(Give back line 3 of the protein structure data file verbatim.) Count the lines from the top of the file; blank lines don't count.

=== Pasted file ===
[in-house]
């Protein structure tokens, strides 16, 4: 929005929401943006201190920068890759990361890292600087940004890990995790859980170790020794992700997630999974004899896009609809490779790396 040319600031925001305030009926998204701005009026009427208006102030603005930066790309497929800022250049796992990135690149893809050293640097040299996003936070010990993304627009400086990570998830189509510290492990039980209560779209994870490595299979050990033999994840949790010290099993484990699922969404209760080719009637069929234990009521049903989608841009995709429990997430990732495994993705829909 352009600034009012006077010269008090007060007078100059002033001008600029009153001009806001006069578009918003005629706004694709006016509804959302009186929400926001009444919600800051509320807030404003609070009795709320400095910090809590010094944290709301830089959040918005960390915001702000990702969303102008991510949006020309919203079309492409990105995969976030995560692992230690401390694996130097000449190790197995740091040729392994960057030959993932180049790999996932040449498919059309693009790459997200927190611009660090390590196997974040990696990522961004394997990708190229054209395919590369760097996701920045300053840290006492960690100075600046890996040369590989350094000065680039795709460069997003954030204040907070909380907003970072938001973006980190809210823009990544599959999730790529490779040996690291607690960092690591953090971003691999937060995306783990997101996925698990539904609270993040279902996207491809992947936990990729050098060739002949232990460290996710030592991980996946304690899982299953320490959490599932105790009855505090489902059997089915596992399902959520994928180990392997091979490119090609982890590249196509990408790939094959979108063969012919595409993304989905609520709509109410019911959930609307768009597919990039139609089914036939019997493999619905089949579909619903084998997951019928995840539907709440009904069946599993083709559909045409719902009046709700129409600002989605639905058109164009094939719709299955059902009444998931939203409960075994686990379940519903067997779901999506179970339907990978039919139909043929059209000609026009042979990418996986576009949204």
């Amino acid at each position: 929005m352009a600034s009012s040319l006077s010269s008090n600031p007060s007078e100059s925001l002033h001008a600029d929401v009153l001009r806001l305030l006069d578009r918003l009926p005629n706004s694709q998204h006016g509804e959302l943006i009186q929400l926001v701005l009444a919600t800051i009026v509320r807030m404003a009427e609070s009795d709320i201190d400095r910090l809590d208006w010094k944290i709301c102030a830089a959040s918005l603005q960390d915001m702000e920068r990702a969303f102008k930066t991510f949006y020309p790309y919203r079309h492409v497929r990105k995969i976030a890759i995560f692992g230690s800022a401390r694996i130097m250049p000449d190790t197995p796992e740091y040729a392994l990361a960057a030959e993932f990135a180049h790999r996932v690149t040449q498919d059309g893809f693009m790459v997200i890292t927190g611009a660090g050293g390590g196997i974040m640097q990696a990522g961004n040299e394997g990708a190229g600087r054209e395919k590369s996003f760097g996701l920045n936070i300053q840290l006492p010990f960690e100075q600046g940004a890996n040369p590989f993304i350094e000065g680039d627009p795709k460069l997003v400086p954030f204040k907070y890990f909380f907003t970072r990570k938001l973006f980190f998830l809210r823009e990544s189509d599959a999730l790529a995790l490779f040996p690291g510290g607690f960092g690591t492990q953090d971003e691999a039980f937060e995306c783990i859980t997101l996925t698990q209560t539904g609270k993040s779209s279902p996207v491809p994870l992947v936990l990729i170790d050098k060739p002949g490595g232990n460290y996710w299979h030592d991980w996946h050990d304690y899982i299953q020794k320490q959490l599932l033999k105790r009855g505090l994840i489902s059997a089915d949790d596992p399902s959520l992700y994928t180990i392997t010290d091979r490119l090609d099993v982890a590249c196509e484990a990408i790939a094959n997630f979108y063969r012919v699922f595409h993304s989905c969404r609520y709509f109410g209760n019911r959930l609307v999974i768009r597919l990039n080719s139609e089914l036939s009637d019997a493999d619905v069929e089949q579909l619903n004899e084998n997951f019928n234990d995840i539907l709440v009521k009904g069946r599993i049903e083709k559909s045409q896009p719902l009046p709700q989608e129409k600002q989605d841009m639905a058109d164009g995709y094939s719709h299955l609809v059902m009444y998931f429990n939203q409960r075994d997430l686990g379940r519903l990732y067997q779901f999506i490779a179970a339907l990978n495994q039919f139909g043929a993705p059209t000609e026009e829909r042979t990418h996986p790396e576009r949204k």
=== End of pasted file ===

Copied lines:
């Amino acid at each position: 929005m352009a600034s009012s040319l006077s010269s008090n600031p007060s007078e100059s925001l002033h001008a600029d929401v009153l001009r806001l305030l006069d578009r918003l009926p005629n706004s694709q998204h006016g509804e959302l943006i009186q929400l926001v701005l009444a919600t800051i009026v509320r807030m404003a009427e609070s009795d709320i201190d400095r910090l809590d208006w010094k944290i709301c102030a830089a959040s918005l603005q960390d915001m702000e920068r990702a969303f102008k930066t991510f949006y020309p790309y919203r079309h492409v497929r990105k995969i976030a890759i995560f692992g230690s800022a401390r694996i130097m250049p000449d190790t197995p796992e740091y040729a392994l990361a960057a030959e993932f990135a180049h790999r996932v690149t040449q498919d059309g893809f693009m790459v997200i890292t927190g611009a660090g050293g390590g196997i974040m640097q990696a990522g961004n040299e394997g990708a190229g600087r054209e395919k590369s996003f760097g996701l920045n936070i300053q840290l006492p010990f960690e100075q600046g940004a890996n040369p590989f993304i350094e000065g680039d627009p795709k460069l997003v400086p954030f204040k907070y890990f909380f907003t970072r990570k938001l973006f980190f998830l809210r823009e990544s189509d599959a999730l790529a995790l490779f040996p690291g510290g607690f960092g690591t492990q953090d971003e691999a039980f937060e995306c783990i859980t997101l996925t698990q209560t539904g609270k993040s779209s279902p996207v491809p994870l992947v936990l990729i170790d050098k060739p002949g490595g232990n460290y996710w299979h030592d991980w996946h050990d304690y899982i299953q020794k320490q959490l599932l033999k105790r009855g505090l994840i489902s059997a089915d949790d596992p399902s959520l992700y994928t180990i392997t010290d091979r490119l090609d099993v982890a590249c196509e484990a990408i790939a094959n997630f979108y063969r012919v699922f595409h993304s989905c969404r609520y709509f109410g209760n019911r959930l609307v999974i768009r597919l990039n080719s139609e089914l036939s009637d019997a493999d619905v069929e089949q579909l619903n004899e084998n997951f019928n234990d995840i539907l709440v009521k009904g069946r599993i049903e083709k559909s045409q896009p719902l009046p709700q989608e129409k600002q989605d841009m639905a058109d164009g995709y094939s719709h299955l609809v059902m009444y998931f429990n939203q409960r075994d997430l686990g379940r519903l990732y067997q779901f999506i490779a179970a339907l990978n495994q039919f139909g043929a993705p059209t000609e026009e829909r042979t990418h996986p790396e576009r949204k």